May Day; or, Anecdotes of Lydia Lively. Intended to Improve and Amuse the Rising Generation. By the Author of “La Bagatelle.”

London: Printed, by Assignment of John Marshall, for Darton, Harvey, and Darton, 1816. Fourth edition. Three previous editions were published under the John Marshall imprint (in 1787, 1793, and 1797). The present edition is the first under the Darton, Harvey, and Darton imprint. All previous editions are scarce. With a copper-engraved frontispiece. Some rubbing to extremities and some foxing and dampstaining throughout. Some light pencil markings on a few pages and three signatures on front pastedown, one dated 1858. Overall a very good, tight copy of an uncommon book. Original paper-covered boards with green roan spine lettered in gilt. Twelvemo. 138 pp., [6] pp. publish (Item ID: 16717)


The titular Lydia Lively is an anxious, easily distracted young girl who strives to be patient, optimistic, and quiet after her mother promises to write a log of Lydia’s misbehavior each night and read it aloud to the entire family the following day (pp. 12-13). Lydia loves to read books like La Bagatelle and History of Little Ann and Little James (Darton, Harvey, and Darton in 1816), so she is particularly afraid of hearing unflattering stories about herself. By the end of May Day, though, Lydia has become so good and so diligent about her French studies that her mother stops keeping the log. In the conclusion of the story, the author writes that Lydia “escaped falling into bad habits, which, though very easily checked at first, become, after they are long indulged, very difficult to break. I very affectionately recommend this practice to any young persons who desire in earnest to be good,” (p. 138).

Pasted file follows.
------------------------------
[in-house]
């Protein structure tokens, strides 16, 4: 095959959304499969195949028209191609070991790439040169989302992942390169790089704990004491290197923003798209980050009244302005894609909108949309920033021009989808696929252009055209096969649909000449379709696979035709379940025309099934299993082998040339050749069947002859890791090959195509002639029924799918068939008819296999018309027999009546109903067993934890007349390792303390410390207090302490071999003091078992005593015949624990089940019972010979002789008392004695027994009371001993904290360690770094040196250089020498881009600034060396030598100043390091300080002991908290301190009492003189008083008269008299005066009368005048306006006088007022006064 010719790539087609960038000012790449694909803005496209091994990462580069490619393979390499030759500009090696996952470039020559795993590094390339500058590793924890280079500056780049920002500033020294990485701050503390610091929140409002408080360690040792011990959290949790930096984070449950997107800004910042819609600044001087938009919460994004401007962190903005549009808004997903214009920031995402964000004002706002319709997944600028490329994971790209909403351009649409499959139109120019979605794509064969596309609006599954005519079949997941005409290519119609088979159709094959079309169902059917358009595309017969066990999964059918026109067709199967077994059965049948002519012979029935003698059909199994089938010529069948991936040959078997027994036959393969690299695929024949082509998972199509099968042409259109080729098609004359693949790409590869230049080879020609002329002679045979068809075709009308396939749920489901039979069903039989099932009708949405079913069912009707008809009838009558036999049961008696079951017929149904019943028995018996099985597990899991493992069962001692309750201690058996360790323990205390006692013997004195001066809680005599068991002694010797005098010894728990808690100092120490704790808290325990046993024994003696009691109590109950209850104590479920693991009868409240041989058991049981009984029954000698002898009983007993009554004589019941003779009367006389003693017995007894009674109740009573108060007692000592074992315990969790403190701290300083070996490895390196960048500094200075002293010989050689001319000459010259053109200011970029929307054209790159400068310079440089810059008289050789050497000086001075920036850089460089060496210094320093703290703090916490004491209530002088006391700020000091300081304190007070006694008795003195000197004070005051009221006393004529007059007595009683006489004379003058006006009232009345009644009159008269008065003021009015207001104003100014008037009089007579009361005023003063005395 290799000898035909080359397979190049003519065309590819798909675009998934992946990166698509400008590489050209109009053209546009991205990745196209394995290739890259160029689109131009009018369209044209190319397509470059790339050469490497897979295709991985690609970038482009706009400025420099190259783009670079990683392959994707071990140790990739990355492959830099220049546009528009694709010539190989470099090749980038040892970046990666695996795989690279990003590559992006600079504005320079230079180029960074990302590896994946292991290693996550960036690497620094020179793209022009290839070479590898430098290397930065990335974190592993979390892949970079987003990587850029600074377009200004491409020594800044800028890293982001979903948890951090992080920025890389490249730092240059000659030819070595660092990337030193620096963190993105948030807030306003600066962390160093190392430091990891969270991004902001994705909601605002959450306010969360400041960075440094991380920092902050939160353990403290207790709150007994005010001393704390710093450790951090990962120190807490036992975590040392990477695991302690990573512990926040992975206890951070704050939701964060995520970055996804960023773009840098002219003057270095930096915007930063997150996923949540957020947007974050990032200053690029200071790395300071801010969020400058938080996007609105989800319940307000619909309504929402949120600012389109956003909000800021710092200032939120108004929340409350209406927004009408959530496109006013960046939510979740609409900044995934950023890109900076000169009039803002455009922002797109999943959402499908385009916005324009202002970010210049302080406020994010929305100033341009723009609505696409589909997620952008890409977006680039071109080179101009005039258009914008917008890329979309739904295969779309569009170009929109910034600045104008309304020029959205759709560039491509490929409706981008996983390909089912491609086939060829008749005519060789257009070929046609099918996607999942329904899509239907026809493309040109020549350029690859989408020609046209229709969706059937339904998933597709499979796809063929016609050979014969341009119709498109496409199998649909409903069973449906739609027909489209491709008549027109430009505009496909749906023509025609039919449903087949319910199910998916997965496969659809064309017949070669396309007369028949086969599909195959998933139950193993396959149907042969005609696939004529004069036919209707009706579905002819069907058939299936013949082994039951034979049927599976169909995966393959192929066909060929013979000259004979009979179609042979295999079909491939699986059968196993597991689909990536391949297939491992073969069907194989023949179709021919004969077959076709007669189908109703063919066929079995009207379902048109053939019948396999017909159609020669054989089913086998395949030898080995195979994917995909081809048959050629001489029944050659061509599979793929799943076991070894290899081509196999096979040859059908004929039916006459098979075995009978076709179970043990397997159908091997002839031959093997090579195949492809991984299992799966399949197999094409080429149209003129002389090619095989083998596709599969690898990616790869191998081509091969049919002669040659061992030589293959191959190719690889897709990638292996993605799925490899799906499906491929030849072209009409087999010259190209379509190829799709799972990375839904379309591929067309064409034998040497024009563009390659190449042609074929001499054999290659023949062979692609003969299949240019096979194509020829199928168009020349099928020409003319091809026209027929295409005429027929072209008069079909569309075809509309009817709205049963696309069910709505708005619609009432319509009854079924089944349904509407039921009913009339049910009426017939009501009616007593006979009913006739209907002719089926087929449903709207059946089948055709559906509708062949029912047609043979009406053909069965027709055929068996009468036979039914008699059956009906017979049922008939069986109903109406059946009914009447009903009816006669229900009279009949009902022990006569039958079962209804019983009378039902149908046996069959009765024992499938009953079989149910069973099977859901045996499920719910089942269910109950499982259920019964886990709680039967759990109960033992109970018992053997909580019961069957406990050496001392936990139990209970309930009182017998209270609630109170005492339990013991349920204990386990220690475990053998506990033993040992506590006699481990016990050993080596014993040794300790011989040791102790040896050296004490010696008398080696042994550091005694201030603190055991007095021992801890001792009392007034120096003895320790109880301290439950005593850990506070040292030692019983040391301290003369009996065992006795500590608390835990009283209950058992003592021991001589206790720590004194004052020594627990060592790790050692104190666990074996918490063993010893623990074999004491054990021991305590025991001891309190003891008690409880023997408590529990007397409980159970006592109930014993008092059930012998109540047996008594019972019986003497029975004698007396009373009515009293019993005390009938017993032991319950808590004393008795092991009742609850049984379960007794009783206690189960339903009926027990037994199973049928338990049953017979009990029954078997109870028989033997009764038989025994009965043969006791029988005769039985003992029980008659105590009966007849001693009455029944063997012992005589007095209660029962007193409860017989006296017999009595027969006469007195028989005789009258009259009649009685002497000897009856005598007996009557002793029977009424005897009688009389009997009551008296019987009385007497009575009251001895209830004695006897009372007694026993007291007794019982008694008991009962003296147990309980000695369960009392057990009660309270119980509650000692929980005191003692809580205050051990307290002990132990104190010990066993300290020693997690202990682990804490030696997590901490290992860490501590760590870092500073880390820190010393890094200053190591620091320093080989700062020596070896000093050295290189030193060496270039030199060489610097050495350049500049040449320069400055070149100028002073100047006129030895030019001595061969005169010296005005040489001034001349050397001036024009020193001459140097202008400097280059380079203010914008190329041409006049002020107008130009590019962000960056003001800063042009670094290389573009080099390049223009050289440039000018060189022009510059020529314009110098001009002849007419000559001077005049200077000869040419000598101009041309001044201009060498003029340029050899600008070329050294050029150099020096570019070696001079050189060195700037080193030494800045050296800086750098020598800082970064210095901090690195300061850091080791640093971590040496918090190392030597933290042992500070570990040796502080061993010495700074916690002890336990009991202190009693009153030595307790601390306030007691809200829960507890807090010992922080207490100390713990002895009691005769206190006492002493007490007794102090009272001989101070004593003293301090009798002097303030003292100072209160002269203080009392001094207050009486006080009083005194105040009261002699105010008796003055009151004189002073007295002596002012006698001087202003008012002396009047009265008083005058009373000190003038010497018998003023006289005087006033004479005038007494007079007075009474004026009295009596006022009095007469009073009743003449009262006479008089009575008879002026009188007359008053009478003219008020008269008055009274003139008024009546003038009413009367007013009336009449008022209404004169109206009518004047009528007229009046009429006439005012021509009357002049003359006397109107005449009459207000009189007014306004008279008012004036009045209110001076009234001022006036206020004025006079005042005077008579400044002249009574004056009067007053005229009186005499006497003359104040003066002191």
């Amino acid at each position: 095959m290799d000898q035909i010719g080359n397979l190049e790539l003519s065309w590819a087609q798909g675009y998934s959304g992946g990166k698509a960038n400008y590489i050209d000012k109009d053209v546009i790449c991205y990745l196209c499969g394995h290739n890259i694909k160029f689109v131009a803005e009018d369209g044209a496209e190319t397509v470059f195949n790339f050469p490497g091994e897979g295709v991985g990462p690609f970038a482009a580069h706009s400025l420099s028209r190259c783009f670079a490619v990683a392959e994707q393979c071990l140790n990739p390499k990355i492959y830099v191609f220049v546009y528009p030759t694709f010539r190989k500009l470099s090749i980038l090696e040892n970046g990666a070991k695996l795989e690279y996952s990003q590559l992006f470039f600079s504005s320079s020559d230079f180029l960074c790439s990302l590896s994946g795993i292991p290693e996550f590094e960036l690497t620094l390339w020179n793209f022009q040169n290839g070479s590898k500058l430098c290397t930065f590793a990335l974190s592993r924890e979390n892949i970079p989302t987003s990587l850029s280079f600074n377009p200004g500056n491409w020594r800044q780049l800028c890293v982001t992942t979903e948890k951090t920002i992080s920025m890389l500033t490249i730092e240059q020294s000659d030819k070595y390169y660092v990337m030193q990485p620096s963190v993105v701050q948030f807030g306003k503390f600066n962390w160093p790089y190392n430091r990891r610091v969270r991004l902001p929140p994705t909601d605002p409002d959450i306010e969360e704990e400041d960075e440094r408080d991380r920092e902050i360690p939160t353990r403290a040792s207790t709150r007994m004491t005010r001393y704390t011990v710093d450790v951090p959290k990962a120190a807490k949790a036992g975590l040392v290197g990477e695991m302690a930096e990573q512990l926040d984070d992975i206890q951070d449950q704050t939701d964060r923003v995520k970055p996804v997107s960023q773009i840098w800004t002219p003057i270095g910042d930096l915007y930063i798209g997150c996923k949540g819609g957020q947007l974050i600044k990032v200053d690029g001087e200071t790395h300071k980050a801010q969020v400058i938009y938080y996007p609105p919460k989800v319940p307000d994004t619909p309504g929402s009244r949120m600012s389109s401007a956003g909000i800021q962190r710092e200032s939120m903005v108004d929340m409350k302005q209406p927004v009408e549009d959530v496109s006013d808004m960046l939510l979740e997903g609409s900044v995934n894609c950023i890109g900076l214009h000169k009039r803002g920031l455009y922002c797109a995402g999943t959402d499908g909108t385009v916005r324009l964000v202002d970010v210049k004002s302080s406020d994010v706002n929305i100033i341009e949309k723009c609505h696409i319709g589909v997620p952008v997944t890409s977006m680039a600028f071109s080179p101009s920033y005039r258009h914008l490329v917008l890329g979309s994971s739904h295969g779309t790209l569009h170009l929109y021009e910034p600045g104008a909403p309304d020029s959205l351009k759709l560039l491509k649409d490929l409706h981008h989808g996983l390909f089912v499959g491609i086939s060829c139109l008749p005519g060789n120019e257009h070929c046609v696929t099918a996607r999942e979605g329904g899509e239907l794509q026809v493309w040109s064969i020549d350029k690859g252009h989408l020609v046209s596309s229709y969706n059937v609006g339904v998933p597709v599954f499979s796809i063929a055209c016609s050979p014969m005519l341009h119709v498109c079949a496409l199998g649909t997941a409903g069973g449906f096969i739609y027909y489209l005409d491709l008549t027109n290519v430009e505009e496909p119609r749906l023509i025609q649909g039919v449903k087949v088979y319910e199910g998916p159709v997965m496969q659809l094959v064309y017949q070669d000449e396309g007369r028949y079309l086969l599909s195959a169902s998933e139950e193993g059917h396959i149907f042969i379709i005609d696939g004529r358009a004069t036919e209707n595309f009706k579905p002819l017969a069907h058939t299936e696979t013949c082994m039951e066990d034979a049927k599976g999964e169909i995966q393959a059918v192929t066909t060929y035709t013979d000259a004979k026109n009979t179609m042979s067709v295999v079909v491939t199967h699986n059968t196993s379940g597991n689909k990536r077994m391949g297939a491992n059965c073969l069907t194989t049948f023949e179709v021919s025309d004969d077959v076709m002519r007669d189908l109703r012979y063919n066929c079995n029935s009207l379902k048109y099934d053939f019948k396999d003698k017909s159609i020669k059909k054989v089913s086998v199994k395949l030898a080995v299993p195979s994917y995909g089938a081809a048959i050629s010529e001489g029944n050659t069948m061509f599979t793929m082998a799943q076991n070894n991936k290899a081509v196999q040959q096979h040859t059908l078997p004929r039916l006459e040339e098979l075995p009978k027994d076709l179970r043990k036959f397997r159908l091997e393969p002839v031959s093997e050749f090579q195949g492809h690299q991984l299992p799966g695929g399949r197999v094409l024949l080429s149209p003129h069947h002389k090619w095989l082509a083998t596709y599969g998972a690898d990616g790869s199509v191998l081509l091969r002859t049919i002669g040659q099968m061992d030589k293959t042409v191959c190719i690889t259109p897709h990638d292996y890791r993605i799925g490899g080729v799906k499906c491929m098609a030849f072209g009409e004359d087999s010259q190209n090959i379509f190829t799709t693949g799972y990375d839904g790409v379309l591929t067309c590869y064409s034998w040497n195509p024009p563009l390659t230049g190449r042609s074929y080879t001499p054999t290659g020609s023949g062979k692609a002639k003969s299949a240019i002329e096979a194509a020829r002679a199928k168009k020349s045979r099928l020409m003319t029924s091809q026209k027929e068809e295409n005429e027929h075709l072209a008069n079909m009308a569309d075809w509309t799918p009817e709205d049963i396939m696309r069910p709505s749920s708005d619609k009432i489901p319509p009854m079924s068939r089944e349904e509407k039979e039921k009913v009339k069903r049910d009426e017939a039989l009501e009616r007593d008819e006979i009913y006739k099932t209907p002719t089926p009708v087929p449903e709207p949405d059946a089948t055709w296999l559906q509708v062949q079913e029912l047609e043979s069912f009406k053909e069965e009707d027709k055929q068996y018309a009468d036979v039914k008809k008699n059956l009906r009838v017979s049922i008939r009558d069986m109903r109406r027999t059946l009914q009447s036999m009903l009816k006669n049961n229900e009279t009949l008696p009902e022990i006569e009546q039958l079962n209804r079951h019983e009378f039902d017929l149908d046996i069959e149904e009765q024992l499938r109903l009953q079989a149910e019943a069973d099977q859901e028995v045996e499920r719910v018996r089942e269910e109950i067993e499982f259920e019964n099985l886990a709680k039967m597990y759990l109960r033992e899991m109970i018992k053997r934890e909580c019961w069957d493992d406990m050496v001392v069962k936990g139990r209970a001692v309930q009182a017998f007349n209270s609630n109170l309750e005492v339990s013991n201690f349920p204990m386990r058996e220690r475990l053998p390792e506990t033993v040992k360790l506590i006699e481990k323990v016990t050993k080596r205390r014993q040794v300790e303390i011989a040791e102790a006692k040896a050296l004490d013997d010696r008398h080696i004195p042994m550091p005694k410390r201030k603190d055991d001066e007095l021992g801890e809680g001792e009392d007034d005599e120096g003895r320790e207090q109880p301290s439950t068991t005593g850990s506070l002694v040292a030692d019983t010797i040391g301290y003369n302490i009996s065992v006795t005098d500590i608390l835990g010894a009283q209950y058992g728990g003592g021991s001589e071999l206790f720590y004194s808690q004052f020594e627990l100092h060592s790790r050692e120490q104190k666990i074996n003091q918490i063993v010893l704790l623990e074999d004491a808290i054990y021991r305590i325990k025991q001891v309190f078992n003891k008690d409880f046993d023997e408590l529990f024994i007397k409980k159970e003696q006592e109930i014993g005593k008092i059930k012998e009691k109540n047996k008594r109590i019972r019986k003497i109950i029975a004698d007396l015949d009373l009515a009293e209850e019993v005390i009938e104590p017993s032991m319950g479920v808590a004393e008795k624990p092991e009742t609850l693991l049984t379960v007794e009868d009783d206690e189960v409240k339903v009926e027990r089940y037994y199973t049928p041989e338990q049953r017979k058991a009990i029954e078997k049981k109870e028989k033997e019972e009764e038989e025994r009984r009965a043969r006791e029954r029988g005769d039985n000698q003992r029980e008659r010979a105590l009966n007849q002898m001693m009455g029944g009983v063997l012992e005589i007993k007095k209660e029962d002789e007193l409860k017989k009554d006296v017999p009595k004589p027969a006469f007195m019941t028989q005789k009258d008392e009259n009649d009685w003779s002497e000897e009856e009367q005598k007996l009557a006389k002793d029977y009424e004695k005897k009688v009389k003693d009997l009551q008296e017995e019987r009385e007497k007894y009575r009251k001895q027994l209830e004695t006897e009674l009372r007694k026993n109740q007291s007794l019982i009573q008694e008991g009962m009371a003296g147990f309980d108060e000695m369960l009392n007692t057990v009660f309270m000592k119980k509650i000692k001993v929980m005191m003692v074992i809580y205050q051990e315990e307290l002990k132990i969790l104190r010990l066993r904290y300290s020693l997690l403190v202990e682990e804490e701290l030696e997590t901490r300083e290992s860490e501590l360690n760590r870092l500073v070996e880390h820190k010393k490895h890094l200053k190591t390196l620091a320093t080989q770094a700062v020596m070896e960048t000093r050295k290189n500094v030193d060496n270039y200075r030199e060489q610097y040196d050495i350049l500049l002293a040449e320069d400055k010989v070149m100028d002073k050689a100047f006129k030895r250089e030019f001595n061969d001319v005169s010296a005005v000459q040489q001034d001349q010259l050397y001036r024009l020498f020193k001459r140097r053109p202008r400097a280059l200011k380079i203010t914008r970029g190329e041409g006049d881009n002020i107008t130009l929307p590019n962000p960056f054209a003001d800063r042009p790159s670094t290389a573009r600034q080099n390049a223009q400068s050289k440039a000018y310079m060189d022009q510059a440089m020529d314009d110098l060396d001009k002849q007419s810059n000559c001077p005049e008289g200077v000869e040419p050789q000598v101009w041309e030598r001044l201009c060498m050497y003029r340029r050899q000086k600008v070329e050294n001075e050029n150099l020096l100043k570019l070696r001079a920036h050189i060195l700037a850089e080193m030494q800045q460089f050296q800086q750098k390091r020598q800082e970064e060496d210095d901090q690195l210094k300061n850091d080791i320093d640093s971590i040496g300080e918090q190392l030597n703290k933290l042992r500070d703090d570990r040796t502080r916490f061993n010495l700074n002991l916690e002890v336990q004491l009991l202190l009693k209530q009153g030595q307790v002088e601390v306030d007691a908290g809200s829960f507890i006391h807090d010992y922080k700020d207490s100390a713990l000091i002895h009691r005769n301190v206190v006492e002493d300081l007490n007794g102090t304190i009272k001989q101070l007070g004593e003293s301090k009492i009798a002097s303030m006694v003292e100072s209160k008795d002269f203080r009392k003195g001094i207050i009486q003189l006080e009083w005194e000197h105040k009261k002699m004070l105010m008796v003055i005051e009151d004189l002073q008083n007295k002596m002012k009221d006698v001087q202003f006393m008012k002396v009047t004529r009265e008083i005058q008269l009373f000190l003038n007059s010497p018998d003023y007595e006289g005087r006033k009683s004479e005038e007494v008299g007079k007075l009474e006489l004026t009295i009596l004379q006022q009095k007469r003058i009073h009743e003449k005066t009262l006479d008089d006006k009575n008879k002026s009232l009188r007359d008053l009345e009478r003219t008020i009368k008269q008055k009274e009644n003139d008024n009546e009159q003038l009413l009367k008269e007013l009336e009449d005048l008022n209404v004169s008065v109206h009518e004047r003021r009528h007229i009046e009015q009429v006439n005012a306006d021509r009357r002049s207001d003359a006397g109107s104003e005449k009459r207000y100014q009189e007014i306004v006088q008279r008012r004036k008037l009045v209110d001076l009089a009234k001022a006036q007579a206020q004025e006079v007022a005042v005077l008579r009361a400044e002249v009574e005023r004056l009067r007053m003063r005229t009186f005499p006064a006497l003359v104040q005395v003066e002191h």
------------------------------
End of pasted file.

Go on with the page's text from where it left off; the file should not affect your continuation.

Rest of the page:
OCLC lists nine copies in the United States, three in England, and one in Ireland. The Dartons, G626.

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